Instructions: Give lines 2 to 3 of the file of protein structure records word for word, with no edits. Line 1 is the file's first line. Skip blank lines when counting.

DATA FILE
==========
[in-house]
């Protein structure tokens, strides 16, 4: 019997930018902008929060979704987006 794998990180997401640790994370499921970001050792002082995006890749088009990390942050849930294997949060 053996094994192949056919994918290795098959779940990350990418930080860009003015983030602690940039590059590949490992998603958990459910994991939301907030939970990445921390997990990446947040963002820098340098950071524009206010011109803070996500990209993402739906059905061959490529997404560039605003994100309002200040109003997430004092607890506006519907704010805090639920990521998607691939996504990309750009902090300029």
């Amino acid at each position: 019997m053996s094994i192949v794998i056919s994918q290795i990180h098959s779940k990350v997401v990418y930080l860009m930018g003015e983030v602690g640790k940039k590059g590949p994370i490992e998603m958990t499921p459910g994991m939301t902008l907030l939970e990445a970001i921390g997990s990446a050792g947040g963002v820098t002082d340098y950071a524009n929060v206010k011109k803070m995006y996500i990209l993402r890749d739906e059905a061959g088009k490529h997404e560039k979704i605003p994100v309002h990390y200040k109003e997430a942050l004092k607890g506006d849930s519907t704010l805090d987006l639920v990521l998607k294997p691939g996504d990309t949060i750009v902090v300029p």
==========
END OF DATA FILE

């Protein structure tokens, strides 16, 4: 019997930018902008929060979704987006 794998990180997401640790994370499921970001050792002082995006890749088009990390942050849930294997949060 053996094994192949056919994918290795098959779940990350990418930080860009003015983030602690940039590059590949490992998603958990459910994991939301907030939970990445921390997990990446947040963002820098340098950071524009206010011109803070996500990209993402739906059905061959490529997404560039605003994100309002200040109003997430004092607890506006519907704010805090639920990521998607691939996504990309750009902090300029």
């Amino acid at each position: 019997m053996s094994i192949v794998i056919s994918q290795i990180h098959s779940k990350v997401v990418y930080l860009m930018g003015e983030v602690g640790k940039k590059g590949p994370i490992e998603m958990t499921p459910g994991m939301t902008l907030l939970e990445a970001i921390g997990s990446a050792g947040g963002v820098t002082d340098y950071a524009n929060v206010k011109k803070m995006y996500i990209l993402r890749d739906e059905a061959g088009k490529h997404e560039k979704i605003p994100v309002h990390y200040k109003e997430a942050l004092k607890g506006d849930s519907t704010l805090d987006l639920v990521l998607k294997p691939g996504d990309t949060i750009v902090v300029p």